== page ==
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Evenson v. Sawlani

SUPERIOR COURT OF NEW JERSEY APPELLATE DIVISION


November 9, 2007

WILLIAM E. EVENSON, III, INDIVIDUALLY, AND HEIDI H. EVENSON, INDIVIDUALLY AND AS GUARDIAN AD LITEM FOR KELSEY EVENSON, A MINOR, AND WILLIAM EVENSON, IV, A MINOR, PLAINTIFF-APPELLANT,
v.
NANAK M. SAWLANI, DEFENDANT-RESPONDENT.

On appeal from the Superior Court of New Jersey, Law Division, Union County, Docket No. L-2193-04.

Per curiam.

NOT FOR PUBLICATION WITHOUT THE APPROVAL OF THE APPELLATE DIVISION

Argued telephonically on October 31, 2007

Before Judges Stern and C.S. Fisher.

Plaintiff appeals from a judgment of September 19, 2006,*fn1 disposing of the matter as to all parties and specifically from an order of March 6, 2006, granting summary judgment against plaintiff William Evenson IV for failure to satisfy the verbal threshold. Plaintiff asserts that he submitted proof by "objective credible medical evidence" of a "swelling in conjunction with range of motion restrictions" and that "the motion judge committed reversible error in holding that the infant plaintiff did not suffer a permanent injury despite a finding of permanency by the treating physician." He claims to have developed juvenile arthritis "after he forcibly struck his lower extremities against the back of the front seat in the [vehicle] collision." The motion judge rendered a supplemental written opinion, dated November 20, 2006, pursuant to R. 2:5-1(b).

Specifically, plaintiff argues that the judge erred "when she concluded that plaintiff failed to adduce sufficient credible objective medical evidence" and "when she 'reversed' her initial finding that plaintiff suffered a permanent injury."

In granting summary judgment, the motion judge stated:

The court is satisfied that William Evenson IV's injuries are not permanent within the meaning of the statute. As stated, range of motion tests ordinarily do not suffice to establish a permanent injury.

See Oswin, supra at 320. Furthermore, no evidence, aside from plaintiff's subjective complaints of pain and morning stiffness following exercise, has been presented to show that his ankle will neither heal nor function normally in the future even with further medical treatment. The X-rays performed of the right ankle did not reveal any abnormalities. The fact that Dr.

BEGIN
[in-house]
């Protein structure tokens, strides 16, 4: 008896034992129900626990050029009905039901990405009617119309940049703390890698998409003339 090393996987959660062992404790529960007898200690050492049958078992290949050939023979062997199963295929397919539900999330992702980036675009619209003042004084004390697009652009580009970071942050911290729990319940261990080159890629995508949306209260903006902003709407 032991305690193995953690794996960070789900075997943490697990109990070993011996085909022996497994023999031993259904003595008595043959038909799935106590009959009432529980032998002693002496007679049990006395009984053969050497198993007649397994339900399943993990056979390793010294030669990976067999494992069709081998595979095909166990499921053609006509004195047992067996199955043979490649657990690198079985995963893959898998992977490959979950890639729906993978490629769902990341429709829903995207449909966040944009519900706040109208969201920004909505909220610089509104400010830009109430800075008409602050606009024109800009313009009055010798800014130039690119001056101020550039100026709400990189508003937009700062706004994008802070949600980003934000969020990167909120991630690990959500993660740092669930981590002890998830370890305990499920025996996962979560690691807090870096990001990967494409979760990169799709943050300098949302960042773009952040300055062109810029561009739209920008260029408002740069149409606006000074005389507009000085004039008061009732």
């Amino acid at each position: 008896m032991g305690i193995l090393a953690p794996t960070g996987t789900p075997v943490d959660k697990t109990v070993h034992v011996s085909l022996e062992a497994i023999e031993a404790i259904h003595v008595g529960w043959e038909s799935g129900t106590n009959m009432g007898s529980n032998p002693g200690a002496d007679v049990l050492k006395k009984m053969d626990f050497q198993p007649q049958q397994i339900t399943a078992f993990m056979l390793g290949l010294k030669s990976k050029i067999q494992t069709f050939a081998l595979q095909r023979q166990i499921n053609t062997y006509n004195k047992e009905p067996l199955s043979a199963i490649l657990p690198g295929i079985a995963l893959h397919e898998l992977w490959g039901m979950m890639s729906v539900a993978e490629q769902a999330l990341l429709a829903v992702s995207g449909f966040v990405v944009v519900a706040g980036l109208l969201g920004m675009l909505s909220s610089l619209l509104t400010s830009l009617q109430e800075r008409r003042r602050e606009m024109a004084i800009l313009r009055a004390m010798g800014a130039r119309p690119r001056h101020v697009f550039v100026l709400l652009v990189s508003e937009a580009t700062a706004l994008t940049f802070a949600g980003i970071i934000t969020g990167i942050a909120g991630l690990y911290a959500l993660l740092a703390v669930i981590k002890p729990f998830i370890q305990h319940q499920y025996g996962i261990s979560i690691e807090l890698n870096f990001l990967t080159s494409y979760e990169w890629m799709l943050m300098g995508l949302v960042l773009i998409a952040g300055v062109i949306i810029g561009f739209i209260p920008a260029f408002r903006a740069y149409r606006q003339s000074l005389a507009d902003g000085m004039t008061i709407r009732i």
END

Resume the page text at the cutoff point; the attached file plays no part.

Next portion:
Knowles [William's pediatrician who referred him to Dr. Yuriko Kimura, a pediatric rheumatologist] characterized his findings as objective does not make them so. No objective tests were performed.

The X-ray report from the hospital in December 2002 reflected "no evidence of osseous or articular abnormality." The diagnosis upon discharge was "sprained ankle." In July 2005 one of plaintiff's pediatricians, Dr. Kelly Knowles,*fn2 found "objective findings of notably marked decrease in the patient's ability to bend his great toe and second toe." He was "unable to raise his heel from the floor on the right side," suffered "joint pain, morning stiffness and decreased range of motion." As a result, Dr. Knowles believed William had contracted arthritis and referred him to Dr. Yukiko Kimura.

In August 2005, Dr. Kimura, a pediatric rheumatologist, diagnosed juvenile arthritis caused when plaintiff's feet struck the back of the front seat at the time of impact with defendant's vehicle. Dr. Kimura observed "swelling of his right knee and toes, and tenderness of his ankles with decreased range of motion" in August 2005. On January 16, 2006, Dr. Kimura again found "active swelling of his right knee and toes associated with pain and decreased range of motion."

As already noted, the motion judge concluded that plaintiff's injuries "are not permanent" because Oswin v. Shaw, 129 N.J. 290, 314 (1992), rejected a range of motion evaluation for purposes of finding permanency, and because no objective evidence "has been presented to show that [the] ankle will neither heal nor function normally in the future even with further medical treatment" and because X-rays "did not reveal any abnormalities".

There is merit to the judge's view. No X-ray, MRI or CAT scan provided objective evidence of arthritis or a permanent injury. However, Oswin, which includes swelling as "objective evidence," id. at 320,*fn3 and the January 18 and February 24, 2006 reports of Dr. Kimura, Chief of Pediatric Rheumatology at Children's Hospital at the Hackensack University Medical Center, present a factual dispute on permanency adequate to survive summary judgment.*fn4 Dr. Kimura's report also sufficiently relates plaintiff's condition to the accident, as does the February 6, 2006 letter of Dr. Andrea Katz, an associate of Dr. Knowles.

We agree with the motion judge that the fact a doctor says evidence is objective is not dispositive. However, based on Dr. Kimura's reports and the language in Oswin about swelling, we reverse the grant of summary judgment.

Reversed and remanded for further proceedings consistent with this opinion.


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